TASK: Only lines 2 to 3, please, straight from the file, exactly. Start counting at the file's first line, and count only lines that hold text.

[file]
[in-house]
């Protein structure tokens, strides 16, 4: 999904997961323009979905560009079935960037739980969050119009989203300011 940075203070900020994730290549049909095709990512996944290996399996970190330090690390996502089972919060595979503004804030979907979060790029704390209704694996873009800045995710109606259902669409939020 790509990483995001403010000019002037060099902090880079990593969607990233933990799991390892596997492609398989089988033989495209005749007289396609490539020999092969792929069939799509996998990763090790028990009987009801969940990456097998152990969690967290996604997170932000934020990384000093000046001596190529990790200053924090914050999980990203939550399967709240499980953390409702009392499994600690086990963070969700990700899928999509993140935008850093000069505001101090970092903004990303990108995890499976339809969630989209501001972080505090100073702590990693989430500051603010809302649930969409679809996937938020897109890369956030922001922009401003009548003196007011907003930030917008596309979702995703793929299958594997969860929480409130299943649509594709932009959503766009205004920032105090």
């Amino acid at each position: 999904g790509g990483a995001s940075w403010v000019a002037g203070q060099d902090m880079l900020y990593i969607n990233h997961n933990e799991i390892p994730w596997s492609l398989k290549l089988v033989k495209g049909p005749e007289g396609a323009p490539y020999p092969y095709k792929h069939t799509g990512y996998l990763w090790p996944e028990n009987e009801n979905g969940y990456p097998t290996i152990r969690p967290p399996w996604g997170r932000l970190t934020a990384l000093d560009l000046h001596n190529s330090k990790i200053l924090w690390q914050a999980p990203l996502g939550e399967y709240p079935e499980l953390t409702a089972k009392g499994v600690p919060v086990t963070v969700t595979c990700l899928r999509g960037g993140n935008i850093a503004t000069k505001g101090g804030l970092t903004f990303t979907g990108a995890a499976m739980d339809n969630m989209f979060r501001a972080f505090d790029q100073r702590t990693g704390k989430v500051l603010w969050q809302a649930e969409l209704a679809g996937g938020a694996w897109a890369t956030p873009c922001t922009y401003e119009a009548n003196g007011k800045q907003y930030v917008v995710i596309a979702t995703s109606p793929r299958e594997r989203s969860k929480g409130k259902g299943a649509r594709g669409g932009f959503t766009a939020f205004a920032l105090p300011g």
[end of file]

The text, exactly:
């Protein structure tokens, strides 16, 4: 999904997961323009979905560009079935960037739980969050119009989203300011 940075203070900020994730290549049909095709990512996944290996399996970190330090690390996502089972919060595979503004804030979907979060790029704390209704694996873009800045995710109606259902669409939020 790509990483995001403010000019002037060099902090880079990593969607990233933990799991390892596997492609398989089988033989495209005749007289396609490539020999092969792929069939799509996998990763090790028990009987009801969940990456097998152990969690967290996604997170932000934020990384000093000046001596190529990790200053924090914050999980990203939550399967709240499980953390409702009392499994600690086990963070969700990700899928999509993140935008850093000069505001101090970092903004990303990108995890499976339809969630989209501001972080505090100073702590990693989430500051603010809302649930969409679809996937938020897109890369956030922001922009401003009548003196007011907003930030917008596309979702995703793929299958594997969860929480409130299943649509594709932009959503766009205004920032105090």
């Amino acid at each position: 999904g790509g990483a995001s940075w403010v000019a002037g203070q060099d902090m880079l900020y990593i969607n990233h997961n933990e799991i390892p994730w596997s492609l398989k290549l089988v033989k495209g049909p005749e007289g396609a323009p490539y020999p092969y095709k792929h069939t799509g990512y996998l990763w090790p996944e028990n009987e009801n979905g969940y990456p097998t290996i152990r969690p967290p399996w996604g997170r932000l970190t934020a990384l000093d560009l000046h001596n190529s330090k990790i200053l924090w690390q914050a999980p990203l996502g939550e399967y709240p079935e499980l953390t409702a089972k009392g499994v600690p919060v086990t963070v969700t595979c990700l899928r999509g960037g993140n935008i850093a503004t000069k505001g101090g804030l970092t903004f990303t979907g990108a995890a499976m739980d339809n969630m989209f979060r501001a972080f505090d790029q100073r702590t990693g704390k989430v500051l603010w969050q809302a649930e969409l209704a679809g996937g938020a694996w897109a890369t956030p873009c922001t922009y401003e119009a009548n003196g007011k800045q907003y930030v917008v995710i596309a979702t995703s109606p793929r299958e594997r989203s969860k929480g409130k259902g299943a649509r594709g669409g932009f959503t766009a939020f205004a920032l105090p300011g």